By Ervin Stutzman
When the Constituency Leaders Council (CLC) met on March 20-22, leaders from the 21 area conferences and constituent groups wrestled with seemingly irreconcilable differences among us. Our conversations revealed the depth of differences among us and across the church, with no simple solution for a way to move forward together.
We all feel the pain caused by the tensions in our church, yet we long to find ways to stay together and learn from each other. Personally, I have come to love all parts of our church, and long for us to find ways for us all to thrive in the calling we have from God.
Table groups at the CLC discussed the task force’s question: “How will we tend our common life as Mennonite Church USA, especially in light of our differing beliefs and practices?” Because of the varying convictions among area conferences, the CLC recognized that we may have to rethink our current organization and polity.
After discussion, groups suggested a variety of organizational models such as a federation, alliance, or association. Some respondents drew inspiration from the Mennonite World Conference model, which comprises a loose affiliation of independent national bodies with a small core of common convictions.
Others were quick to name the unintended consequences of any move away from our current written commitments. For example, some warned that we might too easily cluster into homogeneous groupings with less cross-cultural capacity, or lose the ability to hold each other accountable to our Anabaptist ideals. Some worried that we might lose the capacity to learn from each other’s differences in a less diverse body.
Since this is the first time I’ve heard the CLC name such public suggestions for reimaging our common life, I listened to the discussions with particular interest, and read the table group feedback with an eye to the future. We may be poised to do something genuinely new. I hope we don’t waste this opportunity to discern the way that God is moving among us. As we seek God’s will for the future, I hope we consider a range of options.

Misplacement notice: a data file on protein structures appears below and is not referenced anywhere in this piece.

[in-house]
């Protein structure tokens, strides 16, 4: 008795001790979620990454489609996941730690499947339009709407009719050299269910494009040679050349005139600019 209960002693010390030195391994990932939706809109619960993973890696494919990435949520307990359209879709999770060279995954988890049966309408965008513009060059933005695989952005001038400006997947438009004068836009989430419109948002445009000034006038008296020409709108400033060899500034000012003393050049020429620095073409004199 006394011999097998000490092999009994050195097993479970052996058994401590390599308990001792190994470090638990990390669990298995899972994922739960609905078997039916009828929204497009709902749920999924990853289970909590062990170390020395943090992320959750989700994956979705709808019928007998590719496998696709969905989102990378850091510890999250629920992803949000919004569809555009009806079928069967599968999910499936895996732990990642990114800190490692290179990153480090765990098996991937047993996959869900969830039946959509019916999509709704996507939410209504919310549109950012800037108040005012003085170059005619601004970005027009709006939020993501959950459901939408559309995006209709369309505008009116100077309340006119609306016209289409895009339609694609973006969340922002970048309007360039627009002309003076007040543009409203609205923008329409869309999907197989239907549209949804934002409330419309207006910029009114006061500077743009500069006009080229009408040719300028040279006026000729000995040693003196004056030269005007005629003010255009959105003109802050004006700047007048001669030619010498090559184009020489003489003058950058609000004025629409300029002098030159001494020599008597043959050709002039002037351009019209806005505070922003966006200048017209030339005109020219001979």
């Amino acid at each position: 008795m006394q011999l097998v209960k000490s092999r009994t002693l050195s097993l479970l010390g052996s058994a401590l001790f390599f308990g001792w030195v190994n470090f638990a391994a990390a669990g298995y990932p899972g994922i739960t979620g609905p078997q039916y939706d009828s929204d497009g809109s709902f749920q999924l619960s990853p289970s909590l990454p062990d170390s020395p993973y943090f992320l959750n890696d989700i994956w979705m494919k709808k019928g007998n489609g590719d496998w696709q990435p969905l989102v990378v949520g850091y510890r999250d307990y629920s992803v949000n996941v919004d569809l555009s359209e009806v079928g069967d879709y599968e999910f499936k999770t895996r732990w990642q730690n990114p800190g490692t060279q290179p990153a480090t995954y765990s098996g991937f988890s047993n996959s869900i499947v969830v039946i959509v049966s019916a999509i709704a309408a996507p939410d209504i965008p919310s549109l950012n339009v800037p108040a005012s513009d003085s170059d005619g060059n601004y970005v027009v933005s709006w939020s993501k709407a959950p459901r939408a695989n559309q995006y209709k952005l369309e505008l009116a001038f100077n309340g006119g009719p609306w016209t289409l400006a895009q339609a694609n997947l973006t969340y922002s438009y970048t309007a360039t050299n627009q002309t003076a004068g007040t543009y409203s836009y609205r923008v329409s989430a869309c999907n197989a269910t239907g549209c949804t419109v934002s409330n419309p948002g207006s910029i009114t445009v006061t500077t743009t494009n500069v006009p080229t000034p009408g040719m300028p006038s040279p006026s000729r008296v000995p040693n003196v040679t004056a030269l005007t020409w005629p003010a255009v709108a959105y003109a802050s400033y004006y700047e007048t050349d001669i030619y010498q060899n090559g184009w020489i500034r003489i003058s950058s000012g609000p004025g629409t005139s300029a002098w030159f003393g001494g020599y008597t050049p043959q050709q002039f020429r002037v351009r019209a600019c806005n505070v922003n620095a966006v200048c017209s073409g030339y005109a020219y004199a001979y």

Since the CLC gathering, I’ve gotten hints that people across our church are talking about new possibilities. For example, I received a message from a young pastor which reflected careful thought and hope for the future. Among other things, the young pastor wrote:
I would like to note that some Mennonites of dramatically different opinions are having really good discussions about the issue of same-sex marriage. As Sara Wenger Shenk, president of Anabaptist Mennonite Biblical Seminary, noted in a recent blog this is indeed a time for potentially exciting possibilities.
Those who are having difficult discussions may not be changing each other’s minds, but they are probably helping each other to hold their own views more biblically, respectfully and wisely. I think these conversations seem to happen more easily in groups that don’t need to come to a final decision.
We need enough courage and clarity to share our faith with conviction, spur each other toward Christlikeness, and to take risks of obedience in our understanding of God’s will. But we also need conversation partners who will keep us from being too sure of ourselves, who will challenge us to sort out essentials from peripherals, who will partner with us in some essentials, and who will teach us to show respect even when arguing about other essentials.
We need to recognize both the opportunities (for learning from each other and for discovering more fruitful forms of partnership) and the dangers (of compromise or isolation) presented by the present crisis, and we need to find a course of action that will take both into account.
I don’t know what the Task Force may recommend to the Executive Board after they’ve carefully sorted through the counsel from the CLC. Whatever they recommend, I pray that it helps us be more faithful to Jesus, moves us to greater commitment to be a missional church, and helps us tend our common life in a way that brings greater healing and hope to the world.